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What Is Bluebugging?

By Jeremy Laukkonen
Updated May 16, 2024
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Bluebugging is a type of attack that can occur using Bluetooth® links. Once an illicit link has been established, an attacker may be able to view personal data or take control of a device. Initial attacks centered on connecting to Bluetooth® enabled computers, though the focus later shifted to phones. Some bluebugging can require a previous connection to have been established between the two devices, though other techniques can take advantage of security weaknesses. These attacks are typically limited in range due to the nature of Bluetooth® radios, but booster antennas can be used to take control of devices that are further away.

Bluetooh® is a wireless protocol that can allow two devices to connect and share information. This type of connection is referred to as pairing, and it sometimes requires that a special code be input into one or both of the devices. Bluetooth® connections are typically considered to be somewhat secure due to the pairing mechanic, but a number of different vulnerabilities have been exploited. Bluesnarfing is an activity that involves an illicit data connection that is used to read or download private information, while bluejacking is used to place unsolicited advertisements and other message onto devices. Bluebugging can be the most invasive of these activities, since it may be used to actually take control of a device.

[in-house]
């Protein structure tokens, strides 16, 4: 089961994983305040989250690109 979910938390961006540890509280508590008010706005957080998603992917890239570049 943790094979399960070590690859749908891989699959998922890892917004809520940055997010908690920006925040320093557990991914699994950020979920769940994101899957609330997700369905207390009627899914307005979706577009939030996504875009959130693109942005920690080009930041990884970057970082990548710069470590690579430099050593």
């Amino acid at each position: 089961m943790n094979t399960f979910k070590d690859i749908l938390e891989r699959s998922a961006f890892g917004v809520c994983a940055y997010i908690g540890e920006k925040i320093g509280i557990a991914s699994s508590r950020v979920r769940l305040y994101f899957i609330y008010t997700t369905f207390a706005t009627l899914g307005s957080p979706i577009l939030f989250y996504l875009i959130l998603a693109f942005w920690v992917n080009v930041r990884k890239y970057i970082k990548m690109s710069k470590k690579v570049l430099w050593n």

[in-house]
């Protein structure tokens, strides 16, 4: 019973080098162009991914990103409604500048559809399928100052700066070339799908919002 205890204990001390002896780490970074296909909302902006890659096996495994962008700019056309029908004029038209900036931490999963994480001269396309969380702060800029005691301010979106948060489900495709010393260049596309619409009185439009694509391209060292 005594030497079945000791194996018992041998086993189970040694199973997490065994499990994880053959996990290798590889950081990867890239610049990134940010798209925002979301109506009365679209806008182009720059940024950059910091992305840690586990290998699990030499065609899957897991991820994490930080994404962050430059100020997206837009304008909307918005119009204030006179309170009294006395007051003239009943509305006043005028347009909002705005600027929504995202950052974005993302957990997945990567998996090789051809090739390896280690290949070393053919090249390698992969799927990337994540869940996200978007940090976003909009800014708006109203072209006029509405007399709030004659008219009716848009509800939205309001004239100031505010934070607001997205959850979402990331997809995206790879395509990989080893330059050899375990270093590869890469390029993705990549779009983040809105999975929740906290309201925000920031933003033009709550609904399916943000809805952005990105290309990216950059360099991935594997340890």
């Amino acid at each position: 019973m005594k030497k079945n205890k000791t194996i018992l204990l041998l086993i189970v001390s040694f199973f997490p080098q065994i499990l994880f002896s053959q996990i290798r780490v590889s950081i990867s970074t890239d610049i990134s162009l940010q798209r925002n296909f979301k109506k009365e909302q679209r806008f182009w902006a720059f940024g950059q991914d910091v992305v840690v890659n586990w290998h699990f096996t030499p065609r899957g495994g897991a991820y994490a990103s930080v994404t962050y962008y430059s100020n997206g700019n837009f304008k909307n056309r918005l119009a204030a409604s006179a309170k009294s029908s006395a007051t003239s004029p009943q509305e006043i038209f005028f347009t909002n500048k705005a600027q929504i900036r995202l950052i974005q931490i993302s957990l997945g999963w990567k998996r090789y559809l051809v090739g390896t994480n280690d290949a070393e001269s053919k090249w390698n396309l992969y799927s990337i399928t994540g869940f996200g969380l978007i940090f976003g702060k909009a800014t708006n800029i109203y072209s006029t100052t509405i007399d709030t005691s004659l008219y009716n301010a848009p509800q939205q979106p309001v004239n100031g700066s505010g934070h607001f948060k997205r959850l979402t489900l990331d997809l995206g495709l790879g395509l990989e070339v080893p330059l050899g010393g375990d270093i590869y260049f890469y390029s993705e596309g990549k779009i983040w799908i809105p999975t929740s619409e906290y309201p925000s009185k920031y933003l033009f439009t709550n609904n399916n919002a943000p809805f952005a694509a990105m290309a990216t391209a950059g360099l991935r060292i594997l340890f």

The actual process of bluebugging can differ from one phone to another because it typically takes advantage of specific vulnerabilities. Some phones have been released with improper Bluetooth® implementations that facilitated these types of attacks. In other cases, the two devices may need to be physically paired through normal means before an attack can occur. It is also sometimes possible for the personal identification number (PIN) of a phone or other device to be compromised either through a brute force attack or other more subtle means.

After the initial attack has caused a target device to become paired, bluebugging techniques can take complete control of the device. This type of connection can allow the attacker to read or download information stored on the phone, as is done with bluesnarfing, or send commands. If a command is sent for the phone to place a call, then it will do so. This can be used to illicitly listen in on a conversation if the phone is set to call the attacker. In other cases a bluebugging attack can be used to send text messages, set up call forwarding, or perform virtually any other function the target device is capable of.

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